A group of 13 prominent American novelists and playwrights have ended a regular meeting with members of the Soviet Writers Union in Lithuania, and several of them reported that disputes over literary, racial and gay-rights issues between writers from the two countries marred the four-day conference.

Tensions nearly snapped when American playwright Arthur Miller asked for the release from prison of several Soviet writers during one of the meetings last week in Vilnius, the Lithuanian capital, according to several of the American writers.

Nikolai Fedorenko, who headed the Soviet group, and most of the other Soviet writers bristled, denying that the persons mentioned were writers at all, according to several of the Americans.

"They said that the people named had been convicted for drugs, or something else," said novelist William Gass. Miller, author of "Death of a Salesman," a drama frequently performed on the Soviet stage, left as soon as the conference ended last weekend and was not available for comment here.

Miller was preparing to read out a long list of imprisoned Soviet writers to the Soviets present, "but he got stonewalled," Gass said.

Fedorenko, secretary of the Soviet Writers Union, could not be reached either.

But in an article in the official Soviet weekly newspaper Literary Gazette, Fedorenko called the conversations with the American writers "frank and constructive." He added that the conference gave writers from both countries the chance to "deeply understand existing problems."

Poet Allen Ginsberg did not list the writers he and Miller had in mind, but said they included several well-known poets and authors who had been jailed "for several years."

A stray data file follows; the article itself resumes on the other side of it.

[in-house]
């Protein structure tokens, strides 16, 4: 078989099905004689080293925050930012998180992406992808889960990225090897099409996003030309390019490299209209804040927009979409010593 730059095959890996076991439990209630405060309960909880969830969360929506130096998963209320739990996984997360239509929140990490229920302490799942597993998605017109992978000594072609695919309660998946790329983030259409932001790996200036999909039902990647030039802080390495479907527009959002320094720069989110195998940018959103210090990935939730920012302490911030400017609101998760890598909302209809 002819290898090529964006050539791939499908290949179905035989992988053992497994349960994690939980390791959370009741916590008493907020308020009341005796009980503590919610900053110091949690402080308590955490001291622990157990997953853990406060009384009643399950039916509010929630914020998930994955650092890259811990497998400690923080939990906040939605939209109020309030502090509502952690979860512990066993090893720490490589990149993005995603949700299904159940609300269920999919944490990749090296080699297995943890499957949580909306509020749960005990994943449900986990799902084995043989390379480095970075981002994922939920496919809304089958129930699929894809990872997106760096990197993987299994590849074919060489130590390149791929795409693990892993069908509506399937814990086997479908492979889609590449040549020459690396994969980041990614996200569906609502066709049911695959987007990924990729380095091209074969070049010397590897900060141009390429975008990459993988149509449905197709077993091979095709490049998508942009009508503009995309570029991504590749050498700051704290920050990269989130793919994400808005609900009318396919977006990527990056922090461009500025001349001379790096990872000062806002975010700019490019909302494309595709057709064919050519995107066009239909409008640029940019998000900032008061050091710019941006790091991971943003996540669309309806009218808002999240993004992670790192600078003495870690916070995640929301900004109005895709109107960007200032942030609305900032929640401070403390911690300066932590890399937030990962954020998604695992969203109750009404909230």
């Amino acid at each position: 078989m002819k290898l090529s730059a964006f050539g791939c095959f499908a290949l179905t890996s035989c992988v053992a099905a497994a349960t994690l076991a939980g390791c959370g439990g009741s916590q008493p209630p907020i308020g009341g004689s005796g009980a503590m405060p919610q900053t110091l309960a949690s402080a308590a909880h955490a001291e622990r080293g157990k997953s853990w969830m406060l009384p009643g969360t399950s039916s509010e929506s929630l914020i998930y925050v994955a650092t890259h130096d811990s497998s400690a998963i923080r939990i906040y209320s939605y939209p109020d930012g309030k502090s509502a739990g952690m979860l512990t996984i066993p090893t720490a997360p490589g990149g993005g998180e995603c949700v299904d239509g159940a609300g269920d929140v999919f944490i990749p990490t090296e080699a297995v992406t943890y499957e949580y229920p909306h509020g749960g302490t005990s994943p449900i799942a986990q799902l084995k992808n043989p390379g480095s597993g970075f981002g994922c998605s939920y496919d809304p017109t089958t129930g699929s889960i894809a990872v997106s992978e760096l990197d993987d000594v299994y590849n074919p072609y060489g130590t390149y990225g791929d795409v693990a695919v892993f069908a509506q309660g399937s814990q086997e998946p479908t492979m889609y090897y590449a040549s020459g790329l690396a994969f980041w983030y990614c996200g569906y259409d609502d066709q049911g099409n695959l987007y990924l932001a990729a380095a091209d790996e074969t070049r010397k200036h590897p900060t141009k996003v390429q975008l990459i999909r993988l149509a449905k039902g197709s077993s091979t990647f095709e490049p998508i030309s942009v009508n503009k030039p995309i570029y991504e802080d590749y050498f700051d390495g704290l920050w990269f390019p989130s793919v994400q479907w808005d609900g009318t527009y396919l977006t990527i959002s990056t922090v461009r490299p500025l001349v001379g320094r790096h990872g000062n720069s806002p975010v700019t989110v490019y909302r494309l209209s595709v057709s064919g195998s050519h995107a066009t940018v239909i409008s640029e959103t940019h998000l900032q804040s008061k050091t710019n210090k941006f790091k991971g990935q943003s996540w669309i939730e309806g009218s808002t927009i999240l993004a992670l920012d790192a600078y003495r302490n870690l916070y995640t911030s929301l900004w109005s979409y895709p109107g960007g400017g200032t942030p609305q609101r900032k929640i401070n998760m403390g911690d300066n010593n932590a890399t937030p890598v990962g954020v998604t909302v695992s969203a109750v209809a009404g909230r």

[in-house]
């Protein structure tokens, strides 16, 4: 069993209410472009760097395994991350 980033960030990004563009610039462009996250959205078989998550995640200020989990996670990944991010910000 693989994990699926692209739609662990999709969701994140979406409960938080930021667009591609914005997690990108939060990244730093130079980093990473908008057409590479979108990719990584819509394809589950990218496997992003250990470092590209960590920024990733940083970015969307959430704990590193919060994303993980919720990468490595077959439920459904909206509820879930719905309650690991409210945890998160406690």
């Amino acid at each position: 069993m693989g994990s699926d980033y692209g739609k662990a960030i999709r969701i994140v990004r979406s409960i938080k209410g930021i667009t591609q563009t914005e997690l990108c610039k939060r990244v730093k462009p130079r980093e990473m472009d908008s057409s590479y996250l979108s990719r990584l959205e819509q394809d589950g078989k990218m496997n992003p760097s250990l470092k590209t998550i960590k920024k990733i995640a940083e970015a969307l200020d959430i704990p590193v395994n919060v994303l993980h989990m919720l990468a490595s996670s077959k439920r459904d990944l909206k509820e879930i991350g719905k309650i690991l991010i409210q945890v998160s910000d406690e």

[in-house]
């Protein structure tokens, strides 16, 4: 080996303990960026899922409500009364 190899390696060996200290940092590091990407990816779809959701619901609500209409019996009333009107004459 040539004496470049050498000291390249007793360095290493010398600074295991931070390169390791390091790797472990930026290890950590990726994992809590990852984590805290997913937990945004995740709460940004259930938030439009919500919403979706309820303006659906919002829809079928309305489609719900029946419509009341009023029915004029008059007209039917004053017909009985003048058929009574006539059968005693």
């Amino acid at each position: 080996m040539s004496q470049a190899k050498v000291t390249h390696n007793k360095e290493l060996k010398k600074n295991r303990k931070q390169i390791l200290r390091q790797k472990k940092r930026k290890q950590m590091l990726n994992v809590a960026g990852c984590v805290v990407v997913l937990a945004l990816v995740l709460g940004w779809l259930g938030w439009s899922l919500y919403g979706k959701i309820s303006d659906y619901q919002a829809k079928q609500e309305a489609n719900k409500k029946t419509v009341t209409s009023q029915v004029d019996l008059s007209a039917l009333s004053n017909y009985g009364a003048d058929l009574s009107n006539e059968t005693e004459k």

"We were just interested in pushing for more liberalization in the literary scene here," Ginsberg said. "Everyone knows that things are miserable for some Soviet writers."

"The Soviets at the conference were officials, not writers," said Ginsberg. "They were only interested in the party line."

Gass said he felt that the eight-month-old government of Soviet leader Mikhail Gorbachev had brought no relaxation of strict Soviet censorship on writers and no encouragement of avante garde trends on the Soviet literary scene. "Things have not changed at all," Gass said, "and it looks like it's not on the horizon."

Louis Auchincloss, the author of more than 30 books, criticized Miller and Ginsberg for their "heavyhanded approach."

"I wouldn't have tried to tackle the problem" of literary repression here so directly, Auchincloss said. "You can't expect to solve all the world's problem's overnight. This was a writers' conference, not a political meeting."

Fedorenko and Ginsberg, an avowed homosexual, also clashed over the situation of homosexuals in the Soviet Union.

"We have no use for homosexuals in this country," Fedorenko said to Ginsberg, according to three of the American writers present during the discussion in Vilnius.

"I tried to put a plug in for gay rights," Ginsberg said in an interview, "but that didn't go over too big." He added, "They claim there that homosexuality is not a part of the Russian culture."

Charles Fuller, a black American playwright with the Negro Ensemble Company, a New York theater group, said that during a visit to a school in Vilnius several of the Soviet pupils who apparently had never seen a black person jeered at him. They "stared and pointed," Fuller said. After a while it got to be too much.

Fuller said that he was offended that various schools in the Soviet Union offered "Uncle Tom's Cabin," a racially provocative American book, as required reading.

"I don't belong in any country that has that book on its required reading list," he said.

Despite the disputes, Fuller, Ginsberg and several of the other American writers said they found some of the theater performances they saw in Vilnius "first rate."

Present also at the meeting, which began Nov. 18, were Norman Cousins, Jerome Lawrence and Harrison Salisbury.